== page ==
The Durham Bulls Athletic Park, home to the Durham Bulls Baseball Team, opened in 1995 in Durham, North Carolina. It is located on the perimeter of the American Tobacco District in the downtown area. Prior to this, the Durham Bulls Baseball Team played in the East Durham Ballpark and then the Durham Athletic Park. The new park was built in response to demands from fans and players for an upgraded, larger park. The “new” ballpark is still rich with history, equipped with a view of revitalized tobacco trade buildings and warehouses on the third base side. The new park also boasts many new attractions such as the fan favorite “Snorting Bull,” extensive food and drink vendors, and expanded areas for seating and family recreation.
In 1995, the Durham Bulls Athletic Park (DBAP) moved from its original location to its new American Tobacco District location in downtown Durham. The Durham Bulls initially played ball at the East Durham Ballpark in 1913 as a class D farm team for the Cincinnati Reds. World War I provided a temporary cease in play for the Bulls. However, in 1918, the Bulls joined the Piedmont League and began to gain more popularity. Over $160,000 in private funds were raised to construct a new ballpark, coined the “El Toro Ballpark.” The Bulls played their first game in the new location on July 7, 1926. Shortly thereafter, the park was officially dedicated to the Durham Bulls with both North Carolina governor Angus McLean and William Branam, the president of the National Association of Professional Baseball Leagues present. The Bulls won the Piedmont League in 1930 and in 1932 they became a farm team for the Philadelphia Phillies.
In 1939, the wooden stands of the El Toro Ballpark burned down. The city quickly hired George Watts Carr to reconstruct and design a new stadium. Following completion of the new stadium, equipped with metal and steel infrastructure rather than wood, the stadium was dubbed the “Durham Athletic Park.” Shortly thereafter, the Bulls switched ownership and became associated with the Brookly Dodgers major league team in 1940. They again switched affiliations in 1945 and 1948 with the Red Sox and the Detroit Tigers, respectively.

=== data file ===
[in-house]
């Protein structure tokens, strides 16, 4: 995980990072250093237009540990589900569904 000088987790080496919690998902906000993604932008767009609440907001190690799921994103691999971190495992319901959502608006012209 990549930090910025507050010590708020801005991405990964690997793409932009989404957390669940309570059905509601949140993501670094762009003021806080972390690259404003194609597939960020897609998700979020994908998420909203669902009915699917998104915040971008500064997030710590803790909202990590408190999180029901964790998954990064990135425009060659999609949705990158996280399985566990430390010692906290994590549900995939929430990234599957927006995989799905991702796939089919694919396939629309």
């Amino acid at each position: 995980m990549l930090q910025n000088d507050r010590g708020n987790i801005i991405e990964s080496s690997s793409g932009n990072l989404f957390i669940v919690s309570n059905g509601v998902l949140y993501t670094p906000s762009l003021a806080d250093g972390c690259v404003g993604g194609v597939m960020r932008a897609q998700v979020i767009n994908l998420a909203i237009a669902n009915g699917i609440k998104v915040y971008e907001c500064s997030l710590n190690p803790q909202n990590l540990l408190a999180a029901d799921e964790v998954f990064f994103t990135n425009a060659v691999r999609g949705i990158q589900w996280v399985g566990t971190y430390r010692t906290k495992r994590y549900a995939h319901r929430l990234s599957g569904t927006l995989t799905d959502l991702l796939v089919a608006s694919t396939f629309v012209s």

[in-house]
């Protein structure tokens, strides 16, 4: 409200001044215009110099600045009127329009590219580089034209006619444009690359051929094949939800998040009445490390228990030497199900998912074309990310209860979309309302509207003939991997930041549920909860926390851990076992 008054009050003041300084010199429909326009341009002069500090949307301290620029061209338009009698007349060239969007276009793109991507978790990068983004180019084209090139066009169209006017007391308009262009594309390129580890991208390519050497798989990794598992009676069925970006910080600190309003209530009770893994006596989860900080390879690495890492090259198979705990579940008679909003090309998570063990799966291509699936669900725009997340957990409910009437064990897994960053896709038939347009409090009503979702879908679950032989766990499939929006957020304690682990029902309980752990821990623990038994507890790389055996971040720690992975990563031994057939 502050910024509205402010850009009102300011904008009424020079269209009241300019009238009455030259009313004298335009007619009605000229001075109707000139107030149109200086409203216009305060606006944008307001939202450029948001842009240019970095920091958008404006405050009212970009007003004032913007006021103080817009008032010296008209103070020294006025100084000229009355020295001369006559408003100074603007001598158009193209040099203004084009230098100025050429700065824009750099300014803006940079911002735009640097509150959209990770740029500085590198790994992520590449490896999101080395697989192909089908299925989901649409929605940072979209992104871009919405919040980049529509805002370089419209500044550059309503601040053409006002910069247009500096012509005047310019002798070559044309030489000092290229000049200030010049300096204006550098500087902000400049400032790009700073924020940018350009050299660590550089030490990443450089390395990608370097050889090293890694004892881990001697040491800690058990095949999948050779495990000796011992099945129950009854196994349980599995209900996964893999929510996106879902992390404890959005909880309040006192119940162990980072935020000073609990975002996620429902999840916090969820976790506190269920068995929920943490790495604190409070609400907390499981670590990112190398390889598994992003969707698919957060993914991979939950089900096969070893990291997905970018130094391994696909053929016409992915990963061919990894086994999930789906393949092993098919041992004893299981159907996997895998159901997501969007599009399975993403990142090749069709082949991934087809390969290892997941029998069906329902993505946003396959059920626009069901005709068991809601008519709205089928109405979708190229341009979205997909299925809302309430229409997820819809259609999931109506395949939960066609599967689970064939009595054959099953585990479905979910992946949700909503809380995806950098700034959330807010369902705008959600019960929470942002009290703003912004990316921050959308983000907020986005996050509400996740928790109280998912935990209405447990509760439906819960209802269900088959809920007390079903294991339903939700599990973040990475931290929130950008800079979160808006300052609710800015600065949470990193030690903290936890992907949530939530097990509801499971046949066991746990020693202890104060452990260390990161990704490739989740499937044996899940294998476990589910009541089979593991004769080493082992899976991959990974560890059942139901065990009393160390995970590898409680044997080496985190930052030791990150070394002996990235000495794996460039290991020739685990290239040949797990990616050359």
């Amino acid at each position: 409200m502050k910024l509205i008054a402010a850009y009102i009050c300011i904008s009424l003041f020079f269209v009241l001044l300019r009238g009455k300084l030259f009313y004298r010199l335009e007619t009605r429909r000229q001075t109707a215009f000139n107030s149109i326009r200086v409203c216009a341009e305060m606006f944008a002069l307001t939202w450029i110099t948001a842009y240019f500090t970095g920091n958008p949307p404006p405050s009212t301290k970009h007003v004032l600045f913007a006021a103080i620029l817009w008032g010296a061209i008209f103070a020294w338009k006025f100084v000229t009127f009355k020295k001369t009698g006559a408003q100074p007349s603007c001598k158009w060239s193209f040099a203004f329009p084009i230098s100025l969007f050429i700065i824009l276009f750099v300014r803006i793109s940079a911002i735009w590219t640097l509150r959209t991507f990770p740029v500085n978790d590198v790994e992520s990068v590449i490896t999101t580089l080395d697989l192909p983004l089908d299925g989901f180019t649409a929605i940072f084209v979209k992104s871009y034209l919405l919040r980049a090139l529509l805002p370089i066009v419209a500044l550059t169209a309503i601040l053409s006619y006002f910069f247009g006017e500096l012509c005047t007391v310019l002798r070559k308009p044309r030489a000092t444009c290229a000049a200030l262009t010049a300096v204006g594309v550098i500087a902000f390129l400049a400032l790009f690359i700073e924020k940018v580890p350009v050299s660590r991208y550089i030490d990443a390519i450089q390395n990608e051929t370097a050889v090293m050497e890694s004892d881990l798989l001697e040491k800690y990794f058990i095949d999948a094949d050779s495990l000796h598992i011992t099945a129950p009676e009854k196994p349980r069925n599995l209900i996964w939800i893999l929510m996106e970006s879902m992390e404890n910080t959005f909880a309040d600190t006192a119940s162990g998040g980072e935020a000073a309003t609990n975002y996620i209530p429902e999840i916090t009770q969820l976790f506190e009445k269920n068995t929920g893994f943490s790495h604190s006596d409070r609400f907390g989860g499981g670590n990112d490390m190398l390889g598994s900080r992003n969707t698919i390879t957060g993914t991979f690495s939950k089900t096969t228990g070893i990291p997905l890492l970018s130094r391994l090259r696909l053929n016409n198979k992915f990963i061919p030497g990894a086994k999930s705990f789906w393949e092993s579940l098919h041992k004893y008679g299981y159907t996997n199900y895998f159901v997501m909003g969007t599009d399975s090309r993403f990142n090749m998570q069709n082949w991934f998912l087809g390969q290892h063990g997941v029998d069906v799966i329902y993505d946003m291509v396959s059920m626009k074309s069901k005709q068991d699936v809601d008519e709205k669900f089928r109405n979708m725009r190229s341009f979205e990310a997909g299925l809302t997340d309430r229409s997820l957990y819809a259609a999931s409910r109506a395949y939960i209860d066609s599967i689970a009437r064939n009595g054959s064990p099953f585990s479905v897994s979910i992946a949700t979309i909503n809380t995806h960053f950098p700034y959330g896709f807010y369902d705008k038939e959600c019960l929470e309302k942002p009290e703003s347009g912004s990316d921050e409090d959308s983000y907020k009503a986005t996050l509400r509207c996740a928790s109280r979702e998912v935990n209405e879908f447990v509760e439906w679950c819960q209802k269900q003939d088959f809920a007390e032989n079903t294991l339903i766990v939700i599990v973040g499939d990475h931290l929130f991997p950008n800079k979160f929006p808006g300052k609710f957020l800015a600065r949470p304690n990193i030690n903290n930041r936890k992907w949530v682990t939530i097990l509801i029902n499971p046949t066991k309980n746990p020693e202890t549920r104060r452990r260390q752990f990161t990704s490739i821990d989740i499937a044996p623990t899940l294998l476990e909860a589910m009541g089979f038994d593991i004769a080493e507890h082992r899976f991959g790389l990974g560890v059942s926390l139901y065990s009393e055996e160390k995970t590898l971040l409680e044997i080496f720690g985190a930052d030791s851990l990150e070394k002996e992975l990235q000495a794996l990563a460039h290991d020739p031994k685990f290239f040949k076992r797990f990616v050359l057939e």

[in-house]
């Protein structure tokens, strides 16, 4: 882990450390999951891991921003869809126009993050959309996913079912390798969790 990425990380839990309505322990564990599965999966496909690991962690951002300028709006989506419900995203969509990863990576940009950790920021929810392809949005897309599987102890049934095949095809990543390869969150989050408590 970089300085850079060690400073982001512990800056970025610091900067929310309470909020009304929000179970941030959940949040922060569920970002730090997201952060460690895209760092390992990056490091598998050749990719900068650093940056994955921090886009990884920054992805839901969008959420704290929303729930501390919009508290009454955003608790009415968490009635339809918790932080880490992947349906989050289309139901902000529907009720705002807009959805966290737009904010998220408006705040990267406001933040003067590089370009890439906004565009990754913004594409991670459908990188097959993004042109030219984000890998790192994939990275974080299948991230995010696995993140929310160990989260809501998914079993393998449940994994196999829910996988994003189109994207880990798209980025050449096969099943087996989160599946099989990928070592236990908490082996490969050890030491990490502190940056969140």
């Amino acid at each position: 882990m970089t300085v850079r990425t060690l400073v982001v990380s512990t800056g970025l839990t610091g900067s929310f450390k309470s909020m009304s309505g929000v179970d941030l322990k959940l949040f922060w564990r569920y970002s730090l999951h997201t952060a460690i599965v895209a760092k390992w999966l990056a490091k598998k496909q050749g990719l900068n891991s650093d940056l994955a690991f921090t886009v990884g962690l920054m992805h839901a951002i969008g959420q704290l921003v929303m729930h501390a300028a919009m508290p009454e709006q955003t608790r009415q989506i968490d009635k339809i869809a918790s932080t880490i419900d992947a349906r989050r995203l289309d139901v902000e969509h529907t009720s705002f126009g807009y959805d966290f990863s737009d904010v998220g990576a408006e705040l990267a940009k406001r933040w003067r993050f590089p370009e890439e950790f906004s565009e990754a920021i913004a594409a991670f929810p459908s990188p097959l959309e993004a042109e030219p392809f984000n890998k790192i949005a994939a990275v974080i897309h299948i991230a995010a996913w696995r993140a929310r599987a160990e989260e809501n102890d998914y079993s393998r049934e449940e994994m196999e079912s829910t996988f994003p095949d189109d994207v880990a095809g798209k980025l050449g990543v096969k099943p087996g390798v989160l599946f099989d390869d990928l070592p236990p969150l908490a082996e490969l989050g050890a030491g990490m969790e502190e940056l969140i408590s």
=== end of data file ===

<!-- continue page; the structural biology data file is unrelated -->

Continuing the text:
Interest in baseball dipped between the 1950s and 1960s, with attendance and profits hitting an all time low for the Durham Bulls. Ultimately, the Bulls were forced to merge with Raleigh’s baseball team and become the “Raleigh-Durham Mets.” The Raleigh-Durham Mets split time between their two stadiums, which afforded Durham High School the opportunity to use the Durham Athletic Park for football practice and other recreational activities. Every Friday, students of the Durham High School would hold a parade that ended at the Durham Athletic Park. Further, the Durham Athletic Park was the site of the anti-poverty march in May of 1968, with full crowds filling the stadium space.
In 1971, still called the Raleigh-Durham Triangles, the Bulls dismantled and no baseball was played in Durham until 1981. The Durham Bulls emerged once again, with the film Bull Durham helping the team gain more popularity than ever in 1988. However, the Durham Athletic Park, featured in the film, was deteriorating and many fans, players, and coaches called for an upgraded facility. Despite some location related investor conflicts, the city opted to proceed with building a new, upgraded facility located in the American Tobacco District.
In 1995, the new Durham Bulls Athletic Park was built and established as the new home stadium for the Bulls. The new park was built to Triple A baseball park standards. The Durham Bulls eventually became an international level farm team for the Tampa Bay Rays. In 2013, the park underwent another upgrade complete with a seat expansion, an upgraded sound system, a childrens’ playground, and an expanded open air area to eat, drink, and socialize. The new ballpark is still rich with history, equipped with a view of revitalized tobacco trade buildings and warehouses on the third base side. Another attraction the new park boasts is the “Snorting Bull.” The Snorting Bull is located on what is known as the “Blue Monster” wall in left field. If a batter clears this wall or any other outfield fence, the bull celebrates the home run by blowing smoke out of its nostrils, lighting up, and wagging its tail -- a fan favorite. Another tradition associated with the bull is “hit the bull, win a steak.” The tradition is that if a home team player hits the actual bull, they win a steak from the Angus Barn Restaurant.